Roots Reggae Dub Expo

“The sound…was like a church & political rally gathering all rolled into one. Where one would leave the dance floor feeling blessed & also inspired & motivated to better themselves.” 

-Humble Tafari (Reggae Festival Guide 2011)

On Saturday, August 27, I had the pleasure of attending the my first U.S.A. Roots Reggae Dub Expo, the 2nd annual event, produced by USA Sound Systems & Unity at WorldBeat Cultural Center in San Diego, CA, featuring both East Coast & West Coast Sound Systems! Big Up!

U.S.A Roots Reggae Dub Expo Flier

The roots reggae dub trend supports free souls who  wish to dance, worship, & give thanks to the  creator. The expos have been happening in the  U.S.A. since the 70’s and early 80’s occurring  mostly on the East Coast. What makes it in my  opinion not only a trend but sacred, is the way that  the sound system moves & carries you, & the fact  that the dance coming from Nyabingis, is grounded in a history of dance &  worship.

“What the sound system equipment is, is the sheer force of the sound, the ability to precisely control that sound, & the use of effects to expand the experience & to project the spiritual depth, historical clarification & deeply rooted consciousness within the music.” 

-Peter Lionheart (Reggae Festival Guide 2011)

Word Sound Power is an expression used by Rastafarians to explain the powers of music that they create to worship Jah & manifested through instrumentation, voice, and digital electronics. Historically Rastafarians who migrated from Africa engaged in drumming & dancing processions referred to as Nyabingi to communicate with God & their ancestors. Today, these same type of rituals happen using the technology of the sound system, within a culturally diverse audience. Reggae lovers, peacekeepers, Rastas, “Indians, Africans & Europeans, bald heads & dreadlocks, & turbans” (Lionheart), all gather to fill the joy of church, to release anxiety, to hear the new sound powers, & to sweat and give thanks to Jah Rastafari. Through the speakers and the selector spinning, the singer’s conscious lyrics & vibrational high music, take us back to the roots of Africa to open our bodies, heart, mind, & soul to the reverberating speakers. The nice melody’s coupled with strong audio & dancing bodies is sacredly healing, pleasant,& meditative. Peter Lionheart & Friend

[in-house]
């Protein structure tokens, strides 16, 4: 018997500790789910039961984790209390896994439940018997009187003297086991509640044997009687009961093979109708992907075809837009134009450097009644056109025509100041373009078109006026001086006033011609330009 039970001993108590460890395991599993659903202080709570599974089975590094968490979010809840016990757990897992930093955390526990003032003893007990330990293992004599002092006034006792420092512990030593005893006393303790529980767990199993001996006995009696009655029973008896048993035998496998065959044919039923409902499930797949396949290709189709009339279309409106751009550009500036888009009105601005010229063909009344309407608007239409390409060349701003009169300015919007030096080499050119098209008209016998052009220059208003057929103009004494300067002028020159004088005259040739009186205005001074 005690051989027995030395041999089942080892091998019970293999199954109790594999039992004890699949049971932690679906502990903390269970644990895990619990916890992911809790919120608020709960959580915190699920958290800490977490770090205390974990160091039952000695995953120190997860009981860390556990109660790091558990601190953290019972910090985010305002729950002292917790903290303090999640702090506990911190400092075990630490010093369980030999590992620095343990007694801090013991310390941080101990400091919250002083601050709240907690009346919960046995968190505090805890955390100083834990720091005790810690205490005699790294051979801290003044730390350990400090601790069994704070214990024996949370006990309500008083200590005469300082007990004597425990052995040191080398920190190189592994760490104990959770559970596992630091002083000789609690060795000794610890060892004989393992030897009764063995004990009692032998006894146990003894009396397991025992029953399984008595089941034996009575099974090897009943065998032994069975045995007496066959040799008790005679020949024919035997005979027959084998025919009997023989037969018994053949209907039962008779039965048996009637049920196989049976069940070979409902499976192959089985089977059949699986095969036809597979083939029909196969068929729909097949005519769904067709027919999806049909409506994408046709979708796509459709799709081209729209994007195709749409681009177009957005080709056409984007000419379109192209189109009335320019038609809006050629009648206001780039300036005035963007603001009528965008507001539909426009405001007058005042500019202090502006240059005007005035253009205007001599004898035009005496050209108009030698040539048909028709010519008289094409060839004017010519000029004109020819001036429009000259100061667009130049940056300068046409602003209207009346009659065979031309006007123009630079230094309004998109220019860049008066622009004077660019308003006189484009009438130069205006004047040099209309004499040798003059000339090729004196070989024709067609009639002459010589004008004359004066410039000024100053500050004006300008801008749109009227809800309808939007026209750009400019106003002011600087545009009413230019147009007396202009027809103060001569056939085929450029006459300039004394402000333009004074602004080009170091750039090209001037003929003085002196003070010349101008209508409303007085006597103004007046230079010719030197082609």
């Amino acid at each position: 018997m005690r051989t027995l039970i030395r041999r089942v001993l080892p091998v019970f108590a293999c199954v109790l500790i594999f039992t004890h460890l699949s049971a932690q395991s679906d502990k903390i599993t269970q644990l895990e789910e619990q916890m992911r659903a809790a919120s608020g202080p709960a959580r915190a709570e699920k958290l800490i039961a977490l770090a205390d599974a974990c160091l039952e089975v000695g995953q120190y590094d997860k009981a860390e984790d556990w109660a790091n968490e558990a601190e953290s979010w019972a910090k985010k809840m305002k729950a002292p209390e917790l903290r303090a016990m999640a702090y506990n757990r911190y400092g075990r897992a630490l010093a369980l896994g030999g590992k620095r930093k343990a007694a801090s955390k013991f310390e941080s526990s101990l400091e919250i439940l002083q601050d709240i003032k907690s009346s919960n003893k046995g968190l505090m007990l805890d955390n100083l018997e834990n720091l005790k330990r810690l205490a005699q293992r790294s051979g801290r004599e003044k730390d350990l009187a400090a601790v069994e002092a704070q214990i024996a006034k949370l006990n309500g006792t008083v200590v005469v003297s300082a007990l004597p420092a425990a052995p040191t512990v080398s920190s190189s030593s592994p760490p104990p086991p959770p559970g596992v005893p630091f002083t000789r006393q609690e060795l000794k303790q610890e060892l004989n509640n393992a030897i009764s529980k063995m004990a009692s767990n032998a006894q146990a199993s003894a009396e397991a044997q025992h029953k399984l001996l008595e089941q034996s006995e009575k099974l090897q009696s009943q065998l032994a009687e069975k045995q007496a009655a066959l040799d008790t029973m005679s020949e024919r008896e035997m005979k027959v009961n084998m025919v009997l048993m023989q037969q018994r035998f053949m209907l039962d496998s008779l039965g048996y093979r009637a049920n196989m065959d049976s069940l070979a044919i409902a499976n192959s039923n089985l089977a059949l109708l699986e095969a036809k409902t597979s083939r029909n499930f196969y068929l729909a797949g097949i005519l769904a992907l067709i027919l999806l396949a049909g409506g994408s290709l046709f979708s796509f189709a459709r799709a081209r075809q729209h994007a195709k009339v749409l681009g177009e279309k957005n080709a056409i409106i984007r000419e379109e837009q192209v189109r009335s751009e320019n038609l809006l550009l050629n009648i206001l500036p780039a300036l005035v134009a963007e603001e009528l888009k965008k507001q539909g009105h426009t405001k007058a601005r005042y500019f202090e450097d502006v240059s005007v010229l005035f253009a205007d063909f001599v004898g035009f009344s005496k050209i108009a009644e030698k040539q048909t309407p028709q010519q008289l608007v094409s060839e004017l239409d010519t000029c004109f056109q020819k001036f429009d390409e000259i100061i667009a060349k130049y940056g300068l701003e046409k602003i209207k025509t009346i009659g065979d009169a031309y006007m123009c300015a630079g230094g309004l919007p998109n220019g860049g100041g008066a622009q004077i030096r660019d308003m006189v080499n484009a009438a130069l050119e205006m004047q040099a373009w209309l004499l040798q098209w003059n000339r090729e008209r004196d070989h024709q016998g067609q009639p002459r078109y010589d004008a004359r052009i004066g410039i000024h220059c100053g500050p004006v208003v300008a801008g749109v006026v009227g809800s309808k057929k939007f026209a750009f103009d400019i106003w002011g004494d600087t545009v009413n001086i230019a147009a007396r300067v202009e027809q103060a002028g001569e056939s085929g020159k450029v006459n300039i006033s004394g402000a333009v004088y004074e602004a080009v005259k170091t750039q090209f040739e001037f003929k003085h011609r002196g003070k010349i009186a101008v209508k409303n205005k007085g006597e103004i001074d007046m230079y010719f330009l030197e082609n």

As we gather together & to devote ourselves to the divine through music and dance, the sound system towers above us, speaker, after speaker, after speaker. Dancers jump & run exuberantly towards the system, communicating their prayers, struggles, & hopes via their knee lifts & hand swipes. When roots reggae dub expos were first presented in the 70’s  roots music was booming out of sound systems all over the island, “creating places to celebrate the joys of life despite ghetto tribulation,s & cultivating a spirituality & politically minded generation.” Praise through the sound system keeps ancient African spiritual practice alive, while mixing the genius ideas of selectas & participants from the UK, West Indies, & U.S.A.

Blackheart Warriors Sound System Roots Reggae Dub Expo’s provide  a way or us in this multicultural  society & pluralistic world, to  gather together & to devote  ourselves to the divine in unity  through the love and devotion to  Jah in reggae music. The expo  was a night of peace, community,  prayer & worship to electronically  based music that gathered  participants from many places. It  is a trend that has room to grow, & that leaves its visitors feeling sacredly blessed.

Cherie Hill is a creative artist, dancer, performer, teacher and scholar, whose art explores human expression and how it is conveyed through the body in collaboration with nature, music and visual imagery. She teaches creative dance and modern dance improvisation at Luna Dance Institute, is former Co-Vice President of the Sacred Dance Guild, and a research assistant for Hip-hop dance legend, Rennie Harris. She holds a BA in Dance and Performance studies from UC Berkeley, and a MFA from the University of CO Boulder. To read more about her upcoming projects visit iriedance.com.

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Posted in Sacred Dance Trends

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